Remember how I was debating whether the dress in the movie had smocking or gathering/shirring at the neckline? No? Well of course not, you have more important things to remember, but in this post I came to the conclusion that it was probably shirring/gathering and I was just being paranoid or I must have a stiffer fabric or that I'd just have to add more rows of shirring.
How wrong I was! Erin commented on my post that she thought it was definitely smocking after looking at the pictures again. I googled it and found an article where the costume designer is quoted:
I could no longer lie to myself. Sure, I could've just stuck to shirring and be like "well I don't have to copy the dress exactly" , and while that's true, I think the smocking looks alot neater and since the fabric is simple and the neckline detail is really the center of attention, I knew I had to get over my apprehension and just learn the basics of smocking! (incase I haven't made it clear enough, this was a very dramatic turn of events you guyz!)
So after squinting at the picture to the left for a while to figure out what kind of smocking was used and finding a video that explained it well (I used the second one she shows, it's called the "honeycomb" stitch(?) I think), I started practicing on scraps of fabric.
And I'm glad I practiced, because it took me a while to figure out the perfect "ratio" of gathering stitch length : smocking stitch "height". It was off on my first sample, the folds where much to deep for the small stitches I made, and you couldn't really "open" the honeycomb pattern.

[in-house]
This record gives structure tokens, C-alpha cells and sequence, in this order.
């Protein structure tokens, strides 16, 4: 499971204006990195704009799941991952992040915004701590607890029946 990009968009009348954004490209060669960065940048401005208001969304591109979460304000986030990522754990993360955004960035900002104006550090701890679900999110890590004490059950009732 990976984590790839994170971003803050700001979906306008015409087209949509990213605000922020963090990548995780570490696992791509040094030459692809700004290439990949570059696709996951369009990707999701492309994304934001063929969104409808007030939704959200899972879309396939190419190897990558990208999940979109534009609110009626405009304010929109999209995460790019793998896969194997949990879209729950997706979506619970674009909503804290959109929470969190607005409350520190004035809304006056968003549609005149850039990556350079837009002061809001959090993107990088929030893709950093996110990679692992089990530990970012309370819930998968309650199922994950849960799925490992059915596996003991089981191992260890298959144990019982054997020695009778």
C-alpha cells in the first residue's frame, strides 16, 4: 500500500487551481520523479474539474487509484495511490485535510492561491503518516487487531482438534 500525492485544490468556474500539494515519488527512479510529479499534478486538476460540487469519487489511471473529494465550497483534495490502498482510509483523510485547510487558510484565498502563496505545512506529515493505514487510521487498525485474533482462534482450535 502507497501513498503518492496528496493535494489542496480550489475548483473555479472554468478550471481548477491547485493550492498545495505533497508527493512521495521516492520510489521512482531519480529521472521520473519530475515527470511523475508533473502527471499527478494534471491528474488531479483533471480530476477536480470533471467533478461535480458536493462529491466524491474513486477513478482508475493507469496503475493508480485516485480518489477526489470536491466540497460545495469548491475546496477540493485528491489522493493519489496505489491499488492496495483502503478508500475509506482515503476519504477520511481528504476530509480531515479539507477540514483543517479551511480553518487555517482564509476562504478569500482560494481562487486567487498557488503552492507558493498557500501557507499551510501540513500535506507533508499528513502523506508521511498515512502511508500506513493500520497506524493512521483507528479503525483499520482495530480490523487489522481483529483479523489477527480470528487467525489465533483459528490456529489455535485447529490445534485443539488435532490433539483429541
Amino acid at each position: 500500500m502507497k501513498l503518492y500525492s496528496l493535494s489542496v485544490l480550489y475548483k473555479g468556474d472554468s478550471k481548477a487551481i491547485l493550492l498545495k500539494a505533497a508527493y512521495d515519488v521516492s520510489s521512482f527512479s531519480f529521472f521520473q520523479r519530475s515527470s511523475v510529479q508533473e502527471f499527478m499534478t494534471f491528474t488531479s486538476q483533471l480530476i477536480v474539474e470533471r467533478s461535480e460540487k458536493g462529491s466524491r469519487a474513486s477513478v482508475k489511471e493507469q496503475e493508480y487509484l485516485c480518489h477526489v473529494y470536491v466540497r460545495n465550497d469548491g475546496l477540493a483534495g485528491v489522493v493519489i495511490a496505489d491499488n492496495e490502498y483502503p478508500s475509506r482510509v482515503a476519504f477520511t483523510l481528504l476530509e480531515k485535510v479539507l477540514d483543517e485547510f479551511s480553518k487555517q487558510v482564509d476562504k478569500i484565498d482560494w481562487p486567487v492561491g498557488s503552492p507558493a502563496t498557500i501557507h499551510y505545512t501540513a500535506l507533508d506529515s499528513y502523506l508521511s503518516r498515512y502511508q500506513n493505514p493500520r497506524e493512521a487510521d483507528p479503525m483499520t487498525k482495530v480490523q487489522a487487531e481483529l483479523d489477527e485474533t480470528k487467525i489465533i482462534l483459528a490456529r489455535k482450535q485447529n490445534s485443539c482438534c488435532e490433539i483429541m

I figured out the height had to be about the same as two gathering stitches (because that's how deep the folds are).
After two practice runs I started on my reaping dress, added the facings to the bodice pieces and did the smocking. I used 0.5 cm stitches to gather the fabric, and the height of the smocking stitches is 1 cm, worked out well. Even though the smocking is much bigger on my version than the film, I really like it! I mean, if I'm going to be adding details by hand, they better be visible! :)
Also: narrow hemmed facings. They look soo neat and clean it's ridiculous! I don't think the edges will show through on the other side, it's a very thin cotton, but I'll let you know if they do.
I'm pretty much in love with smocking now. I love doing decorative hand-sewing, last summer I tried embroidery for the first time and now smocking! I haven't used embroidery on a garment yet because I don't feel I've had a good enough idea for a motif or placement yet... or I'm scared I'll get sick of it. Also, smocking is somehow more geometrical, working in a pattern and all. But both are relatively portable and surprisingly relaxing! You should totally try it! It's not as hard as it looks. I even dedicated a page in my sketchbook to it:
I did 3 rows of the stitch, but I think the movie one used 5 but with smaller folds and smocking stitches. If there's one thing that bothers me teeny tiny bit, it's that even though I adjusted the neckline slightly and moved the smocking further up, it's still sloping downward a little.
Now on to the next steps, sleeve band or rolled up sleeve? Probably sleeve band. A-line skirt or 2/3 circle skirt? Hmm, probably a bit of both? I'll see tomorrow!